Day 2 – Tough Day But Still In One Piece

On May 12, 2012, in Running, by Robert Dallison

Finish Time — 6:31:24
Average Pace — 14:56 per mile
Steps Taken — 54,740
Mantra of the Day — “Keep calm and jog on”

If someone tells you Brathay 10-in-10 is hard, don’t believe them. It’s harder. Much harder.

Today was my first reality check here at Brathay. Every hill felt steeper than yesterday, every mile felt longer.

Physically I am doing fine — so far so good, no real niggles or discomfort. But for some reason as early as mile 4 I started to feel depleted, empty. It was different somehow from the energy crash or “wall” that you might expect at mile 18 or 20 if you are under-fuelled. More like a general fatigue, maybe lack of sleep over the weeks leading up to this event.

Long story short, I slogged it out mile after mile and finally got round in just over six and a half hours. For anyone who might be wondering, yes that’s quite a long time to be out on the road.

I’d like to take the opportunity to thank Aly and Mac (from Brathay Trust) for their dedicated support out on the road and for knowing how to say the right thing at the right time. They are just amazing.

My chosen mantra for the day proved to be perfect. I did start to panic a little bit at one point, then I remembered “yes, I can do this!” — if only I stay calm, believe in my preparation, and keep moving, even slowly. Thank you to Class 4 for including this one in their amazing card which now has pride of place on the motivational wall of our athletes’ HQ!

I have to say that even in the hard moments, I keep in mind that the kids for whom I am raising funds don’t have the luxury of walking away from their challenges and tough situations. So when I finish this ordeal next Sunday, I will be thinking of the children and young adults who will have to continue enduring damaging and abusive environments that we find it hard to imagine. Please help me accomplish my goal of raising £5,000 to support the work of Brathay Trust, and visit my fund-raising page at Thank you for your support!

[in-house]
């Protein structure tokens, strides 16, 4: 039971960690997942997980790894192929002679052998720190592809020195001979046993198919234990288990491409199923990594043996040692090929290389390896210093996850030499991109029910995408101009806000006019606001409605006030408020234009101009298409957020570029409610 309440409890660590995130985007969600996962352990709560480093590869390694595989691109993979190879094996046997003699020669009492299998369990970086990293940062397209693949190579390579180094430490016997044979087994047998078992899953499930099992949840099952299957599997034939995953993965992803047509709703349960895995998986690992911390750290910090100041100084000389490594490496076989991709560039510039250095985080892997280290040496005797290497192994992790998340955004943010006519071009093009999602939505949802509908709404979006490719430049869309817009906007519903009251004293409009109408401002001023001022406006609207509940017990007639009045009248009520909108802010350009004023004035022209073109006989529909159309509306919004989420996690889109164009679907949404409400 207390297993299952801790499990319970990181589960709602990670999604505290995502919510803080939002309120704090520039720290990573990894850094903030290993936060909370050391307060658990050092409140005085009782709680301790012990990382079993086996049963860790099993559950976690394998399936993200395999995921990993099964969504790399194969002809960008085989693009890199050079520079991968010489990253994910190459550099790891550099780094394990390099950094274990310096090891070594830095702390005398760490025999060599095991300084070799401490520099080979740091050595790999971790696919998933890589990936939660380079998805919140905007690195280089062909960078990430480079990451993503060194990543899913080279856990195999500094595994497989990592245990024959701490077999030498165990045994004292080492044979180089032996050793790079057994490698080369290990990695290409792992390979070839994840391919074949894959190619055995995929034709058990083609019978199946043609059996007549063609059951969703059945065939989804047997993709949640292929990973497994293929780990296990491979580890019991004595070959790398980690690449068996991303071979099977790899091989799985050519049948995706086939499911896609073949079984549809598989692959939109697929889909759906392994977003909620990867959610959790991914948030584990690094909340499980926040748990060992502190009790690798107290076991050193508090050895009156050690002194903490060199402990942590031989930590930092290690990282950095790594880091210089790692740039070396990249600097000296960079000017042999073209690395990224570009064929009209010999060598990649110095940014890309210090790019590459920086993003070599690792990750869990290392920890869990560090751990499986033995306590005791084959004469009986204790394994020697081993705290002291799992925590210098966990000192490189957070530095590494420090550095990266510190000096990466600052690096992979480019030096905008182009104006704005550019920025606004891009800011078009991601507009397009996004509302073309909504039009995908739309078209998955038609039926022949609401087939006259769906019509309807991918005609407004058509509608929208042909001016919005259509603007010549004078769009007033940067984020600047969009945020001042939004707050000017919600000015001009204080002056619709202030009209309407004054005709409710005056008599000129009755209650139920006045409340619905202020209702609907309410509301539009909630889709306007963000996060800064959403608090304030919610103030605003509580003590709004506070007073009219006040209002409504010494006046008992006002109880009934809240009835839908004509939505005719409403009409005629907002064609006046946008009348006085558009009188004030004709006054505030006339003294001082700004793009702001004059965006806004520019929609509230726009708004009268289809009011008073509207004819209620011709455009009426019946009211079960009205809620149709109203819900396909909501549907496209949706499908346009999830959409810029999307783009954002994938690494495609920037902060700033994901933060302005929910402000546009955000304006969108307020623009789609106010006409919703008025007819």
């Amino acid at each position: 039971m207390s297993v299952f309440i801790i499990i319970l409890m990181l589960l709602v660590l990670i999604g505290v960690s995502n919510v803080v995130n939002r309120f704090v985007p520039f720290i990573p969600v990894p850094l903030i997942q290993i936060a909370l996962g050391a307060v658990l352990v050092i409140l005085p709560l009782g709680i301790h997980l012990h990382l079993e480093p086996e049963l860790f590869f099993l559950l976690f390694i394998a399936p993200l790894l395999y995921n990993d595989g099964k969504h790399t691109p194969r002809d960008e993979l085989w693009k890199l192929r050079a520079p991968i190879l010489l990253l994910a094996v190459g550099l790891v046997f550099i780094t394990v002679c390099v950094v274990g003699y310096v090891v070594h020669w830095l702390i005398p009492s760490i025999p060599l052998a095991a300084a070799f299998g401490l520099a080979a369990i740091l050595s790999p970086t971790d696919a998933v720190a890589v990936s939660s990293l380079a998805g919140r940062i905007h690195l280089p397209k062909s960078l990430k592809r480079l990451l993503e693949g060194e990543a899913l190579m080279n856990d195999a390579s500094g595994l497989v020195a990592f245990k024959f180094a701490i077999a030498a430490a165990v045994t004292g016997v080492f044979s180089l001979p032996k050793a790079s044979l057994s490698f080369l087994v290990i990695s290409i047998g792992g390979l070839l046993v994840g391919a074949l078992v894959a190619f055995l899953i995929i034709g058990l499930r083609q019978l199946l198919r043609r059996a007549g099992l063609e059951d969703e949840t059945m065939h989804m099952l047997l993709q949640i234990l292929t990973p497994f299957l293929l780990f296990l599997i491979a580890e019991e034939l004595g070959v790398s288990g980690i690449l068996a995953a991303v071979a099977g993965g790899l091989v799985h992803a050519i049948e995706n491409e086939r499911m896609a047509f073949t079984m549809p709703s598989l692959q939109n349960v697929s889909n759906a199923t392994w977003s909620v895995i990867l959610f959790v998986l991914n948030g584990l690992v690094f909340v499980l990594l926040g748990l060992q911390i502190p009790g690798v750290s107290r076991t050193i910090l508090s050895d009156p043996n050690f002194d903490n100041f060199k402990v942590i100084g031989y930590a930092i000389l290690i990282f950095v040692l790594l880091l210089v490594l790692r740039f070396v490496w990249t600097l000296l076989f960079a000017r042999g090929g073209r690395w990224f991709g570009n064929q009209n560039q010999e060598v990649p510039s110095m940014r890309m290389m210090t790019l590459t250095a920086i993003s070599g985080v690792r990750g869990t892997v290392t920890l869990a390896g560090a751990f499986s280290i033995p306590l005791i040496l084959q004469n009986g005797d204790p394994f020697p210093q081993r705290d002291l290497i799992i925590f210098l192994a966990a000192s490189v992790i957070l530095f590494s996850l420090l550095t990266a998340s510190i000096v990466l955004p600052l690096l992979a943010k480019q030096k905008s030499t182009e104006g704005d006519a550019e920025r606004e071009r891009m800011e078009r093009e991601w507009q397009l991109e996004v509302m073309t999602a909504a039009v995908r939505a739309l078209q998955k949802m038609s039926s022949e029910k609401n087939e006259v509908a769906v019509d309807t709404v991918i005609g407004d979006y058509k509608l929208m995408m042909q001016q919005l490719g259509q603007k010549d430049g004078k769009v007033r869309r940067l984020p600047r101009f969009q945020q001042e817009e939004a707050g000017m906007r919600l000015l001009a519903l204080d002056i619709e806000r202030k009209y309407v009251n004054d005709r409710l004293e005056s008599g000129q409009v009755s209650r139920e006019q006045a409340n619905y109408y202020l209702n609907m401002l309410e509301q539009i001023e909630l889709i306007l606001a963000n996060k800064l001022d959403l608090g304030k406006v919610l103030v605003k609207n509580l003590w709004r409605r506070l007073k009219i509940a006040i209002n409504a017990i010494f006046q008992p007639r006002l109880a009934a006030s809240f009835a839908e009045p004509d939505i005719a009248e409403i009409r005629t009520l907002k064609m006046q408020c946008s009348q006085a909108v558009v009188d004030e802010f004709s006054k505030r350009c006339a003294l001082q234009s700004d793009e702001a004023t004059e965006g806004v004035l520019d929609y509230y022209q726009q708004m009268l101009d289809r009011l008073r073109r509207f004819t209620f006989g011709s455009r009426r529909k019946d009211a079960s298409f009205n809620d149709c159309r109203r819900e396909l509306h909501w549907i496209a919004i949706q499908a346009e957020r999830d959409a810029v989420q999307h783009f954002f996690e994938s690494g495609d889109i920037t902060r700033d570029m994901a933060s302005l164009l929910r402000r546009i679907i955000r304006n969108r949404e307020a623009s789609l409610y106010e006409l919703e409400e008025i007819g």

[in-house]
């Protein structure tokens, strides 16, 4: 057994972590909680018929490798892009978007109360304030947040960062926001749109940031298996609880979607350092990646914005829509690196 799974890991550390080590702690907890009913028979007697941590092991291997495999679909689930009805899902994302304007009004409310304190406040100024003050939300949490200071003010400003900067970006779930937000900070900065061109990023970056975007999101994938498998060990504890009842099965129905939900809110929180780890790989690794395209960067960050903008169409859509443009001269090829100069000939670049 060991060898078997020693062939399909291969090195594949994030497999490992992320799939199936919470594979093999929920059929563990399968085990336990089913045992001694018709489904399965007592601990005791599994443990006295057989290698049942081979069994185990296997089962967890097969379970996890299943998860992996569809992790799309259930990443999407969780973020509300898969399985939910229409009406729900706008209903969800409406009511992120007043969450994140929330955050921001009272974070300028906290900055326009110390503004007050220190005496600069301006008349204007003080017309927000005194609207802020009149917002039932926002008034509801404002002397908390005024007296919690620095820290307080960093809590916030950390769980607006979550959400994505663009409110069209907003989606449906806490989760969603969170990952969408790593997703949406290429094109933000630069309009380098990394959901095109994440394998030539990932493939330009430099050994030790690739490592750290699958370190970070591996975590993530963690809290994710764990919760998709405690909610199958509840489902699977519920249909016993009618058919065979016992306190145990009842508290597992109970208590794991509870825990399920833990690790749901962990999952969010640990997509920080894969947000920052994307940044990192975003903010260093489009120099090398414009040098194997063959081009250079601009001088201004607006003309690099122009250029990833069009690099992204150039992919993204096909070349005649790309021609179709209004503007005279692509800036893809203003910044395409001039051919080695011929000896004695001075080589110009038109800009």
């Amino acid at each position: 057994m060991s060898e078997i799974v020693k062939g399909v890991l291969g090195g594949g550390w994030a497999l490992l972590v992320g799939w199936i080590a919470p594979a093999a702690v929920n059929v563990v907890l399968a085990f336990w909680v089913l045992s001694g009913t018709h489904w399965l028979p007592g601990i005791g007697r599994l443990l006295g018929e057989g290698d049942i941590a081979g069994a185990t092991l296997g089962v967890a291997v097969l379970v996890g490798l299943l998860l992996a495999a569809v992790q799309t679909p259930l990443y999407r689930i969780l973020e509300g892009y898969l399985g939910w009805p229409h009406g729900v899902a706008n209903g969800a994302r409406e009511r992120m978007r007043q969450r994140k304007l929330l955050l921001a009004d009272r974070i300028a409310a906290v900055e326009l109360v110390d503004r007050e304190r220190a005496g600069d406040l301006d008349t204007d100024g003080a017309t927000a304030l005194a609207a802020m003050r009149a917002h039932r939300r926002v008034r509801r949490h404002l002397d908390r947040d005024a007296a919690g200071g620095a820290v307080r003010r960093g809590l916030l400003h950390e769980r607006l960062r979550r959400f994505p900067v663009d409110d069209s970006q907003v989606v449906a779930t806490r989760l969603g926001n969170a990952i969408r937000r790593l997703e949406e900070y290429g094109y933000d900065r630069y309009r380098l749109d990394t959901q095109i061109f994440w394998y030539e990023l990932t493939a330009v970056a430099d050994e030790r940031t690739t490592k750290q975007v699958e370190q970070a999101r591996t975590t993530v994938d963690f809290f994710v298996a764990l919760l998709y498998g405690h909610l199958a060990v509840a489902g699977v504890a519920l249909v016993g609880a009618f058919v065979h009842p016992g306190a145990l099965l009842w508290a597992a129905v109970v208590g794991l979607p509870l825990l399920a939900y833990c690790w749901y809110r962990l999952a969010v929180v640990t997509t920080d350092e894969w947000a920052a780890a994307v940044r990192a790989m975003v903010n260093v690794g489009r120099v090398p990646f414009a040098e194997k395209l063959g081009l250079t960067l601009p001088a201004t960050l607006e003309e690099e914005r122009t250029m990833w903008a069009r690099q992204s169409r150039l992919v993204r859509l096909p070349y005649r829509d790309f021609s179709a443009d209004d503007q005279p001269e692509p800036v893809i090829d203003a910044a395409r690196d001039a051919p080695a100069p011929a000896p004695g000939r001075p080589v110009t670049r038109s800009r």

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Day 1 – Good Day But Some Tweaks Needed

On May 11, 2012, in Running, by Robert Dallison

Finish Time — 5:07:43
Average Pace — 11:44 per mile
Paces Taken — 51,576
See below for the day’s pictures

Day 1 of Brathay 10-in-10 started for me today at 6:30am, with the BodyRehab team taking baseline measurements for posture and balance, which involved functional squats, one-legged squats, overall balance and posture photography. They will be taking these same measurements morning and evening throughout the 10-in-10, which enables us to be very precise and scientific about how our bodies are suffering!

After sorting out my fuelling logistics for the day (gels, bars, shot blocks), a hearty breakfast was in order before the “media start” at 10am. The highlight was the Brathay gamekeeper complete with tweeds and deerstalker, firing his shotgun to sound the off. After dashing across the lawn for the cameras, we headed down to the road for the real start.

I’m not going to write a long race report. Suffice it to say that Windermere fully deserves its reputation of being one of the hardest road marathons in the UK.

Contrary to what one might expect, the course does not hug the lake shore. The total elevation gain and loss is about 2,000ft, which comes from a seemingly unending series of climbs and descents as you crest every single spur and shoulder that drops from the Lakeland fells down to Windermere.

Curiously the second half of the course feels much more difficult, even though the elevation gain is only 800ft (as compared to 1,200ft on the first half). The hills between Fell Foot and Bowness seem to go on forever. In fact, after a while even the downhill stretches begin to feel as if you’re climbing…

As a result I struggled from miles 16 to 22, but before and after this stretch I was in control and very much enjoyed the run. Because of that tough stretch I missed my goal of a 5-hour finish. My objective over the next few days will be to eat and sleep as much as possible, to avoid that mid-race burnout.

The afternoon and evening has been a bit of a blur… today’s run has put me in that zone where time doesn’t seem very important, and psychologically I am already preparing for tomorrow’s marathon.